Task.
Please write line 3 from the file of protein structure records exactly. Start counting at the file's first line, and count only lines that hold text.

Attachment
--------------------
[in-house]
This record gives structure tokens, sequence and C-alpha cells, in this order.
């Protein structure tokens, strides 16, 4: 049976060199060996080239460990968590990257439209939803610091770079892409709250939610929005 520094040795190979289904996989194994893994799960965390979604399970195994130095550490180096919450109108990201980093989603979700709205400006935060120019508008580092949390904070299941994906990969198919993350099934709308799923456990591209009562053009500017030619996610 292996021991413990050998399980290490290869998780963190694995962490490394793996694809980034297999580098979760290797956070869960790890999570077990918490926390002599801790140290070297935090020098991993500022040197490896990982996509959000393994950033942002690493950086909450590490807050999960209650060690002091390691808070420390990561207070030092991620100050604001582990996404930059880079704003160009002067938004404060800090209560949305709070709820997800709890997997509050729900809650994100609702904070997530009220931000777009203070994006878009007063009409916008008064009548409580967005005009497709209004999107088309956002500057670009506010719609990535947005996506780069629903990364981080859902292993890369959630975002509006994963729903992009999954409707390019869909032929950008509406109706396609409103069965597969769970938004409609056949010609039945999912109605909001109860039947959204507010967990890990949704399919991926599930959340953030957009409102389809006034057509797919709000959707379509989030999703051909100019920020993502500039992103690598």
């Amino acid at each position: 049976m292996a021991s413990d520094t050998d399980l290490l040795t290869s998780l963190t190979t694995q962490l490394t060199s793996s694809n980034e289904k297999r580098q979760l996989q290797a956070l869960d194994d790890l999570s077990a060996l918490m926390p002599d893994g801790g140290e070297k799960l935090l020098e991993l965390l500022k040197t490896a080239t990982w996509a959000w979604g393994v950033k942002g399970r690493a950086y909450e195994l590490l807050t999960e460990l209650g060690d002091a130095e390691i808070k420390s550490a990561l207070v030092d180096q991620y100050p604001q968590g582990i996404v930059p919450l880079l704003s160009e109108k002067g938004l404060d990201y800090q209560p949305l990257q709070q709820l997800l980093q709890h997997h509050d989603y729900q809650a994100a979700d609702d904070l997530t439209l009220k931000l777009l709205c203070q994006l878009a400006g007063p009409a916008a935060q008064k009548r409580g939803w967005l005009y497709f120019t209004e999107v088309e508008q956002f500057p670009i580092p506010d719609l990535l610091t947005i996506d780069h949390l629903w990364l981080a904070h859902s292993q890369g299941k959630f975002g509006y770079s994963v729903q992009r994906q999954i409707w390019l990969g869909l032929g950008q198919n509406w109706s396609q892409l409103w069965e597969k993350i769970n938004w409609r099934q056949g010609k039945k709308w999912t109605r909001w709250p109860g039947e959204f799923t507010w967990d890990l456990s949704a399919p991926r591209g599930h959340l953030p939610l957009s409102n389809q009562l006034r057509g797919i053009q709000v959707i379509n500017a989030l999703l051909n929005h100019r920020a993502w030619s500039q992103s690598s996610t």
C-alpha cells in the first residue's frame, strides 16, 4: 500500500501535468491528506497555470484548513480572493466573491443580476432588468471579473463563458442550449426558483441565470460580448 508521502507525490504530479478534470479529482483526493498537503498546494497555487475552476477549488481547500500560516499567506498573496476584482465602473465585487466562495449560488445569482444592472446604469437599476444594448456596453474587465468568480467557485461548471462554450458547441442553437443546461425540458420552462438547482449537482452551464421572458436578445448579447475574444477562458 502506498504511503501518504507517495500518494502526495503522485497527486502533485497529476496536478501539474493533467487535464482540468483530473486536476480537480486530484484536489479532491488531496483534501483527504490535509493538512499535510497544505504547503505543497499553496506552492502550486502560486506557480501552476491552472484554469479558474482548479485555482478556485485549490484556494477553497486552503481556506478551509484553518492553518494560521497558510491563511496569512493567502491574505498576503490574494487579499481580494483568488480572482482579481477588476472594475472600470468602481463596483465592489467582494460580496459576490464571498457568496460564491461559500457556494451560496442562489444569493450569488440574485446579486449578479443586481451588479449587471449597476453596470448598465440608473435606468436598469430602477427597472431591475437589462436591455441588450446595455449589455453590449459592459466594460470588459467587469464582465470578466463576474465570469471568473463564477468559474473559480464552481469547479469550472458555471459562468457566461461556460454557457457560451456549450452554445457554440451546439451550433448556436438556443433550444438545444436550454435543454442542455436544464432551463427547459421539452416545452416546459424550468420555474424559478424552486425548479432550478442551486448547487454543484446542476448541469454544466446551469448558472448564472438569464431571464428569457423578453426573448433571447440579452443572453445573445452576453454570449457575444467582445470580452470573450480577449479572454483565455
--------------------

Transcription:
């Protein structure tokens, strides 16, 4: 049976060199060996080239460990968590990257439209939803610091770079892409709250939610929005 520094040795190979289904996989194994893994799960965390979604399970195994130095550490180096919450109108990201980093989603979700709205400006935060120019508008580092949390904070299941994906990969198919993350099934709308799923456990591209009562053009500017030619996610 292996021991413990050998399980290490290869998780963190694995962490490394793996694809980034297999580098979760290797956070869960790890999570077990918490926390002599801790140290070297935090020098991993500022040197490896990982996509959000393994950033942002690493950086909450590490807050999960209650060690002091390691808070420390990561207070030092991620100050604001582990996404930059880079704003160009002067938004404060800090209560949305709070709820997800709890997997509050729900809650994100609702904070997530009220931000777009203070994006878009007063009409916008008064009548409580967005005009497709209004999107088309956002500057670009506010719609990535947005996506780069629903990364981080859902292993890369959630975002509006994963729903992009999954409707390019869909032929950008509406109706396609409103069965597969769970938004409609056949010609039945999912109605909001109860039947959204507010967990890990949704399919991926599930959340953030957009409102389809006034057509797919709000959707379509989030999703051909100019920020993502500039992103690598």